The beach wasn't quite as dark tonight as it was last night at Hatteras. The hotel was equipped with powerful sodium lights that partially illuminated the beach and fog to create a scooby doo atmosphere. The flags hung limp and information on the fleet's whereabouts was less than accurate, but at 10:35 two white shapes appeared out of the foggy night locked together like a quadramaran. Team Guidant, with a spinnaker flying in the 1 knot breeze, rolled over Fully involved 100 yards from the finish to take the leg in 12 hours 38 minutes and 4 seconds. Overall leaders Brian Lambert and Jamie Livingston of Alexander's on the Bay finished several minutes later, followed by Dinghy Shop, Team PI, Spitfire Racing, Sail for Sight, Team Tybee, Lexis Nexis, Castrol and Tommy Bahama.

The surf was so large at the finish that with proper timing a boat could catch the wave and accelerate to more than 10 knots in just 1 knot of wind. The beach here is extremely steep, so the boats that caught the wave came to an abrupt halt accompanied by a short grinding noise as the bows dug deep into the sand.

The wind was so unstable that the competitors themselves were completely surprised by their finishing positions. Most of the day was spent drifting in less than three knots, but for almost an hour some of the boats sailed in 15 knots of wind and double-trapezed with the spinnakers flying towards the finish. This strong breeze was several miles off-shore, and as the boats came back in towards the shore to finish, they hit a vacuum, trading places and parking for a long time. The sailors went in-shore, then off-shore, chasing zephyrs for most of the 67 mile leg. But despite the fickle winds the fleet finished remarkably close together. The racing was so close that David Lennard had to apologize to another sailor for pushing it on a port-starboard situation during the race!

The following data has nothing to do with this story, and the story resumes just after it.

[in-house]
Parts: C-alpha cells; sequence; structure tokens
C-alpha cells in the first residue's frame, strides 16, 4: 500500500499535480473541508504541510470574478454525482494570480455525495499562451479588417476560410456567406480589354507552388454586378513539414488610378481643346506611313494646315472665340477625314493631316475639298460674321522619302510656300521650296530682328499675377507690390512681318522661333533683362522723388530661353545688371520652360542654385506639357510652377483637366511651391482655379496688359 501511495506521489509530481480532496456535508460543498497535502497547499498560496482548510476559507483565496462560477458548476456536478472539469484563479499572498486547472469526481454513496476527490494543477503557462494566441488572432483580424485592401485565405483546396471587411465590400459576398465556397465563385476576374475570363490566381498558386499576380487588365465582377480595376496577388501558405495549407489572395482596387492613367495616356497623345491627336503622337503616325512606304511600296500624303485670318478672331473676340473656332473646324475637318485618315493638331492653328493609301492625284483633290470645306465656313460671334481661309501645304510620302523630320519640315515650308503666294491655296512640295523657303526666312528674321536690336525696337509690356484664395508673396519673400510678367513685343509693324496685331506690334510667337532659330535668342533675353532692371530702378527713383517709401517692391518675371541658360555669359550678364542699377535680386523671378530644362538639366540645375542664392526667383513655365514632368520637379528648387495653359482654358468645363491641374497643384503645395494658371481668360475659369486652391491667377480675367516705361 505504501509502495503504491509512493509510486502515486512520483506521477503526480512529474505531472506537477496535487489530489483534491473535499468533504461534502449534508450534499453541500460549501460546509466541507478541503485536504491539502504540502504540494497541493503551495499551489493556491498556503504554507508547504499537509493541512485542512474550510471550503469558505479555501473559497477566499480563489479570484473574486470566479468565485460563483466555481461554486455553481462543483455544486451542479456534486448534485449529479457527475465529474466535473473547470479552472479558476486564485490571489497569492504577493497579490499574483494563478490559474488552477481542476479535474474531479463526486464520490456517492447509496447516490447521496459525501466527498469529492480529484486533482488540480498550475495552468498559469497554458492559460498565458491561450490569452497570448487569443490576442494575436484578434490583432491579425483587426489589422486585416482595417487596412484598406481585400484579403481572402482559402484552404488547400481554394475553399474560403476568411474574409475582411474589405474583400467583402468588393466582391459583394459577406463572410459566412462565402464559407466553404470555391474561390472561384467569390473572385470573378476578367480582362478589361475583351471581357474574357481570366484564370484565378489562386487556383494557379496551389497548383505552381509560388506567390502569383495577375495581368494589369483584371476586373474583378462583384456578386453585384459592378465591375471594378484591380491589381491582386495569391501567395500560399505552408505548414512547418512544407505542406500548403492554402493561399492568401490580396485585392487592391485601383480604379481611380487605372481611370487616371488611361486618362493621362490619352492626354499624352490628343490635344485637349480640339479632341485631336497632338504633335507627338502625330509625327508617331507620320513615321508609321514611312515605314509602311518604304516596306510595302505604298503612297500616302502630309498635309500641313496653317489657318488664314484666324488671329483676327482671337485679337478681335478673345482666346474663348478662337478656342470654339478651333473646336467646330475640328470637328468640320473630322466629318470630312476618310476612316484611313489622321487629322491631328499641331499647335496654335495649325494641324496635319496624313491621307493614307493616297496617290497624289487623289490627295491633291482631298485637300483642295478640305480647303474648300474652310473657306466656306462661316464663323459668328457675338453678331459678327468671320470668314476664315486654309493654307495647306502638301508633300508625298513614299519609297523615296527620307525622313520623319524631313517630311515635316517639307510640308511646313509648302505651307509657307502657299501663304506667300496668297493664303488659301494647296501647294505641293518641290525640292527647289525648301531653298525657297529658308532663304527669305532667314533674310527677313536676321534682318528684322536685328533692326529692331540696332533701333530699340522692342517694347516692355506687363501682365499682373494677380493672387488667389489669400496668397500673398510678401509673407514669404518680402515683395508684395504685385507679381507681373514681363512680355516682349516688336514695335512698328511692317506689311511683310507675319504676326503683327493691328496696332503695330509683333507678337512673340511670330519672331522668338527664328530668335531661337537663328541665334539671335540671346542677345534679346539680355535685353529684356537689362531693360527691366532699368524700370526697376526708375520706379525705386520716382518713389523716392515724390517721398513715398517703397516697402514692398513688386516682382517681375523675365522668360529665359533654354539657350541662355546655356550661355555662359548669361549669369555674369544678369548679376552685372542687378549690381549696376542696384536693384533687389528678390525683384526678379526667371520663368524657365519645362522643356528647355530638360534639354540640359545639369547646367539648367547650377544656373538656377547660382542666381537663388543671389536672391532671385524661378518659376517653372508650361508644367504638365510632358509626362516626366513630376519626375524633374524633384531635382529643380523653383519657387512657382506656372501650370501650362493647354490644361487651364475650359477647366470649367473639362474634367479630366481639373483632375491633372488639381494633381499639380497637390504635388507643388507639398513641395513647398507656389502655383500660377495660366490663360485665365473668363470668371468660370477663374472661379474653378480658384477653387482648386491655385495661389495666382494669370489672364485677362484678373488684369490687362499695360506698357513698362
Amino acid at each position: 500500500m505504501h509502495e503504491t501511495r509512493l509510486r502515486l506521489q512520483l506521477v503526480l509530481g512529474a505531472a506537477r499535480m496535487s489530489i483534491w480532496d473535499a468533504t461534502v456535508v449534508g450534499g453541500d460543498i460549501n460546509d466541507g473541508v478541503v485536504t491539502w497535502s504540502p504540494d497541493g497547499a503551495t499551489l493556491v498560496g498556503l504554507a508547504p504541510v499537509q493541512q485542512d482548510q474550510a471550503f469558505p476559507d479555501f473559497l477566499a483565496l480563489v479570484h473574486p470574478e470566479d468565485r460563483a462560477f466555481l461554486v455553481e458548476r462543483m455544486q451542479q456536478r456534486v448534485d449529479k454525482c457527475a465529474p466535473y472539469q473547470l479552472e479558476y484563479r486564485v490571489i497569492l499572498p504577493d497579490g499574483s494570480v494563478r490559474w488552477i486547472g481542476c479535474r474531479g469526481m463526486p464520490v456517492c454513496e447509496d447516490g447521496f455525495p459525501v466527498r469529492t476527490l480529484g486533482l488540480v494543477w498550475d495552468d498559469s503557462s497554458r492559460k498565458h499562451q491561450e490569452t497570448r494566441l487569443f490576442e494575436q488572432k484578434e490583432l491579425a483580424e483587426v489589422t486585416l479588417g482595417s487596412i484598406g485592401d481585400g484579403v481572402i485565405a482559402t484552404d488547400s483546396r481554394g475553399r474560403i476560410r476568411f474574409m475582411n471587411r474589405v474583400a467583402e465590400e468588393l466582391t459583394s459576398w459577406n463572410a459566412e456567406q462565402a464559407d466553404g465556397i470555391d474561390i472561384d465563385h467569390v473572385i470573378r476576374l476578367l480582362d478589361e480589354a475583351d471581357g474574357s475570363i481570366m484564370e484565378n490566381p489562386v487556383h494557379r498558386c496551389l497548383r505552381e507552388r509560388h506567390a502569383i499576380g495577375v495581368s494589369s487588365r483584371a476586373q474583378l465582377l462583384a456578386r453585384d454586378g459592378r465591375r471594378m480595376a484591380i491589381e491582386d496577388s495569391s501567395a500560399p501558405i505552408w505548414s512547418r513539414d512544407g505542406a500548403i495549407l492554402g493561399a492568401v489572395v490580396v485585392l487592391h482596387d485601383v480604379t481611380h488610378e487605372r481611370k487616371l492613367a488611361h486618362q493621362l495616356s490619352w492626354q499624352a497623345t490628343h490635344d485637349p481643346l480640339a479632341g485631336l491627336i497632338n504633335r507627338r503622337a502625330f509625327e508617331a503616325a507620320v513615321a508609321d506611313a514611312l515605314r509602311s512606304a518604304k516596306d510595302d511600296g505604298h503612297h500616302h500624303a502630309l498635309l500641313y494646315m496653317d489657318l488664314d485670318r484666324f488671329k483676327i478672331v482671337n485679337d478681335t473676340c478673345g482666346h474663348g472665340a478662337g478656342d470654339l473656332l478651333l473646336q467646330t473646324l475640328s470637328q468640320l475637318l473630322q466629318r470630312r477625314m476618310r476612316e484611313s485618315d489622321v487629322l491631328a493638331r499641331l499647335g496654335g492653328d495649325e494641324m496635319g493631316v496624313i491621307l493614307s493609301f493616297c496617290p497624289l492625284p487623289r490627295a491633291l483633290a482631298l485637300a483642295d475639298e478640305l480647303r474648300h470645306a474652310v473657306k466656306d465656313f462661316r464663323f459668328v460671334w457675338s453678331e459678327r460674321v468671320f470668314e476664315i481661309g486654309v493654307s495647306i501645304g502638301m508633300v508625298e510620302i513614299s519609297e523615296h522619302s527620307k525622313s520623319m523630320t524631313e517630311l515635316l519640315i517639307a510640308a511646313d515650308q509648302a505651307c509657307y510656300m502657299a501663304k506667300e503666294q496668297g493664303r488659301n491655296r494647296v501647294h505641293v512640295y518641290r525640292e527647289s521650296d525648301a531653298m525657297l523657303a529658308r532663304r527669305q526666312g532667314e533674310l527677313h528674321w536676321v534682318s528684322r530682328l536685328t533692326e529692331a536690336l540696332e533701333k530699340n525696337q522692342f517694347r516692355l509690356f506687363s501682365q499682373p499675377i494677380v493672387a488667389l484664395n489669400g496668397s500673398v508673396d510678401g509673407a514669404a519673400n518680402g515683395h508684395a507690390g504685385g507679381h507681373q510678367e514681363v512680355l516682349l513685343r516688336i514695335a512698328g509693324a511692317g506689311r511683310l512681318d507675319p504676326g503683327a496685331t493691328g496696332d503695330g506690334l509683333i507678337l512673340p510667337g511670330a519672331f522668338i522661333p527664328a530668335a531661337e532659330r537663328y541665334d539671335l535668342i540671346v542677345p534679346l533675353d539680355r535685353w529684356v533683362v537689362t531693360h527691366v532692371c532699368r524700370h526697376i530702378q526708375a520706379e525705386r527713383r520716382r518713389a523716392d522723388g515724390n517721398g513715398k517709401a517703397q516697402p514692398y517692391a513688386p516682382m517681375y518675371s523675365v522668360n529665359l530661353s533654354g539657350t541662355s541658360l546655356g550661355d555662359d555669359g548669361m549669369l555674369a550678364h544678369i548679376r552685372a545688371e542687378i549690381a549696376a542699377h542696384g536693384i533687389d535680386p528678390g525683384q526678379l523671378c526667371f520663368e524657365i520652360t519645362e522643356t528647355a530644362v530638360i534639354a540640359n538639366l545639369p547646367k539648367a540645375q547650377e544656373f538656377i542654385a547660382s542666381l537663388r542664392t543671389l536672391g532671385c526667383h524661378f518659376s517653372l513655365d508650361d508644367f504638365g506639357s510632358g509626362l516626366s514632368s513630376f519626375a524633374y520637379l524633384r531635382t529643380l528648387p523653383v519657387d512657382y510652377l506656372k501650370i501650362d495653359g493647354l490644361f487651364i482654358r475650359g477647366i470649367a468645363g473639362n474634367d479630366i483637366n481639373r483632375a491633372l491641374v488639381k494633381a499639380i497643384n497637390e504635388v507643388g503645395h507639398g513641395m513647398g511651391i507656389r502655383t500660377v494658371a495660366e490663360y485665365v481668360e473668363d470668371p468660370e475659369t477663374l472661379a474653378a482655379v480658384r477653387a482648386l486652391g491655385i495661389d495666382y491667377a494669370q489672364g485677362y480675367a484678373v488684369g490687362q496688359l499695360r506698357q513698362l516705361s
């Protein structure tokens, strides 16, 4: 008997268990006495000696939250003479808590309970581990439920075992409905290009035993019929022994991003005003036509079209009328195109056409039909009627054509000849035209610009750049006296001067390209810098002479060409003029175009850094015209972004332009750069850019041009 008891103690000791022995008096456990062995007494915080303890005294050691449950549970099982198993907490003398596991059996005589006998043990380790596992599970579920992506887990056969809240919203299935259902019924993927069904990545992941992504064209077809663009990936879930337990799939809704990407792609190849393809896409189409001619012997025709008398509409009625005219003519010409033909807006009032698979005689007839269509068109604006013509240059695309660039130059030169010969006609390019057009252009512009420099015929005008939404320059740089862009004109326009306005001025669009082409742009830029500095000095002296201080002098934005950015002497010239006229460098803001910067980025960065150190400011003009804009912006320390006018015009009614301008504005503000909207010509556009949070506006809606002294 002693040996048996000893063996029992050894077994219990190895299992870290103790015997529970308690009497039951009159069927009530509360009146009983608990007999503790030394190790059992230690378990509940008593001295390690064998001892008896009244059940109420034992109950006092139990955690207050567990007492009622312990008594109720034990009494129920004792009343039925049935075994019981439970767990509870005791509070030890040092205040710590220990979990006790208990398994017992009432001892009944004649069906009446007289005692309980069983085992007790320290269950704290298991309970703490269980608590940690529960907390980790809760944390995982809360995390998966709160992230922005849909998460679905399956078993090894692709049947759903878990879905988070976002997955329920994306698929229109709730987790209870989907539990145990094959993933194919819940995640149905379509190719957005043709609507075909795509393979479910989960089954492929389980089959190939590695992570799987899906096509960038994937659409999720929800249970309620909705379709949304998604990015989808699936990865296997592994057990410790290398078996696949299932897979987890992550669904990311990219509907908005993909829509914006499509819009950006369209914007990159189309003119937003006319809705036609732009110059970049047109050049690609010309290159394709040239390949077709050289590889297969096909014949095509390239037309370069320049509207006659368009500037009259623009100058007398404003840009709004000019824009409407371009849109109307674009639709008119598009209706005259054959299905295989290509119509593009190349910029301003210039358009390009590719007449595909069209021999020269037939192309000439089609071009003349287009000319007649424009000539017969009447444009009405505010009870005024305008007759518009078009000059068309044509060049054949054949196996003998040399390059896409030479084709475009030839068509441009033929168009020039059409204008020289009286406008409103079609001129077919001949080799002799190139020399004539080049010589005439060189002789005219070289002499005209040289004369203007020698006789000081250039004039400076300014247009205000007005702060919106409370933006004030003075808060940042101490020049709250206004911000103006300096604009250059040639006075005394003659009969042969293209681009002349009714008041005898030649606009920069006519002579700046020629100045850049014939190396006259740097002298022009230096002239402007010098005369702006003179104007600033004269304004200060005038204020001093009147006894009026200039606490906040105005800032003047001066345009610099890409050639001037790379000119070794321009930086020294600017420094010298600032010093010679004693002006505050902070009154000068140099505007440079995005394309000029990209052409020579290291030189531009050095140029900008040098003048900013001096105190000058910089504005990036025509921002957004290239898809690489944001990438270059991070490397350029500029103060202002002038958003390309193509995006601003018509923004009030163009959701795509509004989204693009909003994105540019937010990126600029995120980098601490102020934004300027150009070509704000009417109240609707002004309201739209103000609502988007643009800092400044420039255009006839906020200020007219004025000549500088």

For most of the Race Tommy Bahama led the front group which included Guidant and Alexander's. "We were in the lead all day and we were double trapping with the spinnaker up going 15 knots, then boom, we parked, we only sailed one minute farther than Guidant," complained an amazed Alex Shafer. Indeed, the shore-side officials didn't even believe that such high speeds had been attained during the day. But Jamie Livingston corroborated the information, showing skeptical onlookers the damage to his daggerboard and trunk from hitting a sea turtle while the GPS was reading 20 knots of boatspeed.

The sailors who were able to finish stood for more than an hour in the eerie lighting, exchanging stories and enjoying a beer. Shore-crews provided sandwiches and the finish line was crowded with sailors and well-wishers. Tonight is the last night before the finish and the awards ceremony. Many of the teams split off for team dinners after the ceremony. So today was a chance for the whole group to hang out together before the race moves on to the big city and it's divisive forces.

Hatteras was rough, but with almost no wind during the passage, it wasn't the beast that it can be. The boats all rounded close to the point where a large gallery of sailing fans and fisherman cheered on each boat as it passed the point. Lexis Nexis sailed within feet of the shoreline providing a thrill for the spectators, but the channel was deep there and they could keep blades down all the way around for a safe, smooth rounding.

Tomorrow is the final sprint to the finish. At 60 miles it is the shortest leg of the race aside from the prologue. Lambert and Livingston have built an insurmountable lead. We'll have a report from the start.